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State v. Boston

October 6, 2005

STATE OF NEW JERSEY, PLAINTIFF-RESPONDENT,
v.
JA-QUANDA BOSTON, DEFENDANT-APPELLANT.



On appeal from the Superior Court of New Jersey, Law Division, Criminal Part, Essex County, 03-06-2107.

The opinion of the court was delivered by: Kestin, P.J.A.D.

NOT FOR PUBLICATION WITHOUT THE APPROVAL OF THE APPELLATE DIVISION

APPROVED FOR PUBLICATION

Submitted: September 20, 2005

Before Judges Kestin, Lefelt and R. B. Coleman.

After a trial, defendant and a co-defendant were convicted by a jury of second-degree conspiracy, contrary to N.J.S.A. 2C:5-2, to violate laws respecting possession of heroin and cocaine and possession of those drugs with intent to distribute; two counts of third-degree possession of controlled dangerous substances, cocaine and heroin, in violation of N.J.S.A. 2C:35-10a(1); two counts of third-degree possession of those drugs with intent to distribute, in violation of N.J.S.A. 2C:35-5a(1) and b(3); and two counts of possessing those drugs in a school zone, contrary to N.J.S.A. 2C:35-7, also third-degree crimes. After appropriate mergers were effected, the court sentenced defendant to two concurrent three-year terms of imprisonment with three years of parole ineligibility. Appropriate, statutorily mandated assessments, penalties and fees were ordered along with a two-year suspension of defendant's driving privileges.

In challenging the convictions on appeal, defendant raises the following issues:

POINT I

THE ADMISSION OF EXPERT TESTIMONY ON DRUG TRAFFICKING THAT INCLUDED NOT ONLY GENERAL METHODS OF DRUG DISTRIBUTION BUT ALSO THE OPINION THAT DEFENDANT HAD DISTRIBUTED DRUGS IMPERMISSIBLY INVADED THE PROVINCE OF THE JURY. (Not Raised Below)

POINT II

THE TRIAL COURT SHOULD HAVE GRANTED A JUDGMENT OF ACQUITTAL BECAUSE THE STATE FAILED TO PROVE BEYOND A REASONABLE DOUBT THAT DEFENDANT HAD POSSESSED CDS.

Given the circumstances developed, our review of the record in the light of the arguments advanced by the parties and prevailing standards of law discloses substantial merit in defendant's argument that the testimony of the State's expert on drug trafficking impermissibly invaded the province of the jury.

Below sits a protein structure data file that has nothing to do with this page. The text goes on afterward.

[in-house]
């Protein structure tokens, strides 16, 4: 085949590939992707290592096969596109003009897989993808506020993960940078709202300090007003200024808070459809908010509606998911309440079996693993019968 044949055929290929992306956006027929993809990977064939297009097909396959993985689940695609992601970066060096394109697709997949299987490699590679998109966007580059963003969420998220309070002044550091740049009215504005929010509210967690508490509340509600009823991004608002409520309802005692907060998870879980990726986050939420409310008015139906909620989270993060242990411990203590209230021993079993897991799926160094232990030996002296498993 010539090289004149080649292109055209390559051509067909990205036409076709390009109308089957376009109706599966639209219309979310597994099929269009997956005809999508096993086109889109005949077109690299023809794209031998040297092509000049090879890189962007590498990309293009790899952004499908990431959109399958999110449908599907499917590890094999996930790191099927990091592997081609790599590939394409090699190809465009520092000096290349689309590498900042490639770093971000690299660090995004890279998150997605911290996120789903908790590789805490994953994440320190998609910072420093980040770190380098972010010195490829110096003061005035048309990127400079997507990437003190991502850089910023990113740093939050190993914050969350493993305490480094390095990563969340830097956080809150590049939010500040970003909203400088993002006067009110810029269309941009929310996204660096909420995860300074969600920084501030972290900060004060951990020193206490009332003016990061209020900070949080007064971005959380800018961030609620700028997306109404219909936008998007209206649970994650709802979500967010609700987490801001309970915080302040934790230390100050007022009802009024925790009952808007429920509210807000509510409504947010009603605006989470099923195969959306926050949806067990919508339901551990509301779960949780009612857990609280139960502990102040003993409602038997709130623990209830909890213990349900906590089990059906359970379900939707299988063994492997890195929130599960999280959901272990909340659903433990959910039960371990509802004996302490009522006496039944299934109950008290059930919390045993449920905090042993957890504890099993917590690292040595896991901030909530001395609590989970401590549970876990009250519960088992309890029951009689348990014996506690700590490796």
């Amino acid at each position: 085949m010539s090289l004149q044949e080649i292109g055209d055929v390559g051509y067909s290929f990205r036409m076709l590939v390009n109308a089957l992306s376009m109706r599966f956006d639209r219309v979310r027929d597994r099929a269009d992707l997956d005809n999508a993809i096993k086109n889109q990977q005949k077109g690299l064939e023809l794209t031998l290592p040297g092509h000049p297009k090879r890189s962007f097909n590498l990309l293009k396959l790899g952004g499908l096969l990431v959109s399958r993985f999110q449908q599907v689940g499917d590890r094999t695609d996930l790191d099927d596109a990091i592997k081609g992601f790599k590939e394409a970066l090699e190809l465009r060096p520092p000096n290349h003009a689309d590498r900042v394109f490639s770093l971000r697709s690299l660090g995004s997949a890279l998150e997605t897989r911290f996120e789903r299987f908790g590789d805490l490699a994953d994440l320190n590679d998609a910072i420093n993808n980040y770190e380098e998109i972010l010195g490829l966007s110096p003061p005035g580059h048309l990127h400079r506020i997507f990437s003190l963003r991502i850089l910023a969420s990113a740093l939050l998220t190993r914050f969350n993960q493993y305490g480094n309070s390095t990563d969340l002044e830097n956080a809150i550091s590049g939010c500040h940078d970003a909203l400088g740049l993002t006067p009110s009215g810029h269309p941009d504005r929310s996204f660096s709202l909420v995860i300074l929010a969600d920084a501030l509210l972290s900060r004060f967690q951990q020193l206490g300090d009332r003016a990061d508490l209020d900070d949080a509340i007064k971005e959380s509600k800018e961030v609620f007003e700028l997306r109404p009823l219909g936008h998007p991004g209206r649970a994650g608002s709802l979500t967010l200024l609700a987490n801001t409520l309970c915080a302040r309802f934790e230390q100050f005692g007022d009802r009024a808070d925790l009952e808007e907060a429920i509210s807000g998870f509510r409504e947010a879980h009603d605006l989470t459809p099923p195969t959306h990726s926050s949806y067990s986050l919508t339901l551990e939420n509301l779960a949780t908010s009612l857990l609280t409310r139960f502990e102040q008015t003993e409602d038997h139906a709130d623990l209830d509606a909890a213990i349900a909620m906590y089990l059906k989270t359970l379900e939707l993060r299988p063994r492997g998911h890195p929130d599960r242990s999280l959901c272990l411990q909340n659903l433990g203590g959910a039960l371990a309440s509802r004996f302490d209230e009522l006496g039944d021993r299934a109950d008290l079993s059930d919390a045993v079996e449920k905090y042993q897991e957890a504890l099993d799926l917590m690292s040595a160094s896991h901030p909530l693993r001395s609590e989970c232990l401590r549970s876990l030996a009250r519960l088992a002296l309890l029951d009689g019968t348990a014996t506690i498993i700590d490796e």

The factual scenario upon which the proffered "opinion" of the expert was premised was well-framed for our purposes in the opening statements of the prosecutor and counsel for this defendant. The prosecutor stated:

[O]n Thursday, May 1st, 2003 at about 12:45 in the afternoon a group of plainclothed detectives from the Essex County Sheriff's Bureau of Narcotics arrived in the area of Magnolia Street and 18th Avenue to conduct an investigation. * * * And as part of that investigation Detective Stanley Garnes was set up to do an undercover surveillance near 26 Magnolia Street. This was done by his sitting in a car parked a little ways down the block and he made certain observations of the comings and goings and activities of people on that block. One very significant observation that he made was that he saw a woman come down the block and approach this defendant, Ja-Quanda Boston, who was out in the street and there was a brief conversation. After that conversation Miss Boston then went over to Mr. Jaleel Frazier, the co-defendant, and spoke with him. Mr. Frazier then proceeded inside the house, came out with something which he gave to Miss Boston. Miss Boston, in turn, gave the article to the person that approached her and took money in exchange for it. At that point, Detective Garnes radioed the back-up unit which was stationed a couple of blocks away to move in. When they came in they arrested Miss Boston. They approached Mr. Frazier, he ran into the house, up from the first floor to the second floor and then the third floor pursued by the detectives, and he was discovered . . . on the third floor hiding under a table that was covered with plastic bags.

Now, before he ran he threw down four envelopes of heroin rubber banded together. They were marked with a green stamp that same Monster. [sic] Upstairs on the third floor Detective James Bradley picked up a bag, a plastic bag near where the defendant was found containing -- it was open, by the way -- containing 40 more decks of --envelopes of heroin -- decks is a street term for envelopes -- which were also stamped in green and said Monster on them. He also found in that bag 33 vials of cocaine.

Defense counsel, in her opening statement, countered that defendant had insisted from the outset that she never conspired with Jaleel Frazier to possess and distribute cocaine and heroin, never was involved with Mr. Frazier on May 1st, 2003 as charged in the indictment with any constructive possession . . . of heroin and cocaine, never engaged in any distribution or sale to anyone on May 1st, 2003 as alleged by the State.

. . . [W]hat the Bureau of Narcotics' officer or officers who we expect will testify saw and did is, in fact, just their version of what occurred. They may be ...


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